By and large, U.S. media have spun the July employment report as more positive than negative. The 117,000 new payroll jobs created last month and the upward revisions for May and June were a relief after two months of very bad data. The downtick in the unemployment rate, although slight, was also welcome. One indicator that rarely makes the headlines told a different story, however. The employment-population ratio fell to a new low of 58.1 percent. What does it mean? Why should we care?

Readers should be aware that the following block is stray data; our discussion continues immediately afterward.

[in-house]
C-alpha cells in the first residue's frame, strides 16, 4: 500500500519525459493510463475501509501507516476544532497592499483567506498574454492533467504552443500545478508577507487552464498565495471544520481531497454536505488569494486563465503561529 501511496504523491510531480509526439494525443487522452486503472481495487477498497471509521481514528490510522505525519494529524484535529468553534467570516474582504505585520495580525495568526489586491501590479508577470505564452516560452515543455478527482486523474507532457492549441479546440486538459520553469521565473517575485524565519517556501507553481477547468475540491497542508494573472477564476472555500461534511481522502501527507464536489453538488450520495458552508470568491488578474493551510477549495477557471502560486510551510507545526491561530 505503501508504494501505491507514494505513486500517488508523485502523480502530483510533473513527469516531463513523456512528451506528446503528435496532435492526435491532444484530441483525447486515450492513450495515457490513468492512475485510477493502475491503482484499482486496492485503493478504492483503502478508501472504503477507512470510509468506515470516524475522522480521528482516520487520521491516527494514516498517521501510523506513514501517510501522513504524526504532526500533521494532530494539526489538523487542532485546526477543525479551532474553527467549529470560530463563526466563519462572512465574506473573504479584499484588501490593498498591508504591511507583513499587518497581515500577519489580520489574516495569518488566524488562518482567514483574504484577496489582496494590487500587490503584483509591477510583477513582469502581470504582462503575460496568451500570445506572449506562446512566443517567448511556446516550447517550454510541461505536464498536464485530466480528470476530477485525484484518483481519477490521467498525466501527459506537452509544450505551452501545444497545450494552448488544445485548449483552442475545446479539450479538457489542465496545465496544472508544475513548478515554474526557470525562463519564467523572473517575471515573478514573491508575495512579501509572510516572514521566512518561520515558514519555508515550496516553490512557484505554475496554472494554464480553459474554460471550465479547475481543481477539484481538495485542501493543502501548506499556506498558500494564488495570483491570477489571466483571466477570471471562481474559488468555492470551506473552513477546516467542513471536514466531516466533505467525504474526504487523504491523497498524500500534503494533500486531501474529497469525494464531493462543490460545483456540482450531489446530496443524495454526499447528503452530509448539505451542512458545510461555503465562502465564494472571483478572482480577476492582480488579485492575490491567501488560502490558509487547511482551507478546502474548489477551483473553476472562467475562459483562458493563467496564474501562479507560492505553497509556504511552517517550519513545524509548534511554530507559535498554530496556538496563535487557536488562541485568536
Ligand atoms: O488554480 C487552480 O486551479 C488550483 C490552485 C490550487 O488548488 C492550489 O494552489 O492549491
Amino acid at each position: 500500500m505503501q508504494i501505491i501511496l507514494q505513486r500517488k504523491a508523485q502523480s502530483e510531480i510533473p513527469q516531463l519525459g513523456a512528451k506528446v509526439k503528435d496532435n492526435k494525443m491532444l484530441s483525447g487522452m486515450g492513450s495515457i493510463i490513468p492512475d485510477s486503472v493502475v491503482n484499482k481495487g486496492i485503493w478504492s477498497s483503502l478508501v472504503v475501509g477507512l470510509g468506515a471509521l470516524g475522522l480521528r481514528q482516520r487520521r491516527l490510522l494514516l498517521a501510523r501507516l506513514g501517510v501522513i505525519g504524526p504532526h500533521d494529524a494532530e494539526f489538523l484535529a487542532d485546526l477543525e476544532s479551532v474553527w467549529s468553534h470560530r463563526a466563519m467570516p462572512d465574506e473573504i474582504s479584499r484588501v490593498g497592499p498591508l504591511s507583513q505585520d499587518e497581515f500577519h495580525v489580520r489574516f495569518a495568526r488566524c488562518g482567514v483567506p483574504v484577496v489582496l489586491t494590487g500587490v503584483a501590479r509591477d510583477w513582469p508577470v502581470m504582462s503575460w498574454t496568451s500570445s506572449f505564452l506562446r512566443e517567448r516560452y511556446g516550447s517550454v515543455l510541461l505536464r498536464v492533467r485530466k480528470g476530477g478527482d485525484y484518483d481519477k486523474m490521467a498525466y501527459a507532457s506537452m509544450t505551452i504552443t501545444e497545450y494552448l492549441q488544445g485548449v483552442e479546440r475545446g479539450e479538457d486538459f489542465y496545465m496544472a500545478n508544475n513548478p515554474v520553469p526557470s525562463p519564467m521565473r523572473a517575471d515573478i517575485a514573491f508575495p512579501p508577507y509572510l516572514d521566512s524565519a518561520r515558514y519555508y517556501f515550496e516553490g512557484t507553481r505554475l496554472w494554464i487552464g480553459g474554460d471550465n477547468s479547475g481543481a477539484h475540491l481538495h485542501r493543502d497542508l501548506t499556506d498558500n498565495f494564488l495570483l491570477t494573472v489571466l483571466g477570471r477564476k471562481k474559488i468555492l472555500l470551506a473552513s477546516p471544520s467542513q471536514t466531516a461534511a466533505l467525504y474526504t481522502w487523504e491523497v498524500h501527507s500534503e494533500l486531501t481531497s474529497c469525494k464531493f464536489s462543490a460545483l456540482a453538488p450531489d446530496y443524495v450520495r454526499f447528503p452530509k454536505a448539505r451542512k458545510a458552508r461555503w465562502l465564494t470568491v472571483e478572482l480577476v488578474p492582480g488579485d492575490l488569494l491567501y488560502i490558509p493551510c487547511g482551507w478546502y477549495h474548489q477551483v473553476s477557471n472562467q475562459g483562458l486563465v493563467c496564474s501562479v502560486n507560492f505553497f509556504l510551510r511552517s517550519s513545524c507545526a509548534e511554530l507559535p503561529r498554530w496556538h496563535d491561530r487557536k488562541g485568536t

We should care, because the sinking employment-population ratio has big implications for the budget debate. The cuts-only faction of budget balancers are demanding a cap on federal government spending at 18% of GDP. They tout that as a level we lived with happily in the past, and should therefore be happy to live with in the future. The trouble is, the future isn't going to be like the past. The smaller the fraction of the population that is working, the harder it becomes to put the country's fiscal affairs in order. That becomes even clearer if we take a closer look at the reasons the ratio is falling. Read More >>>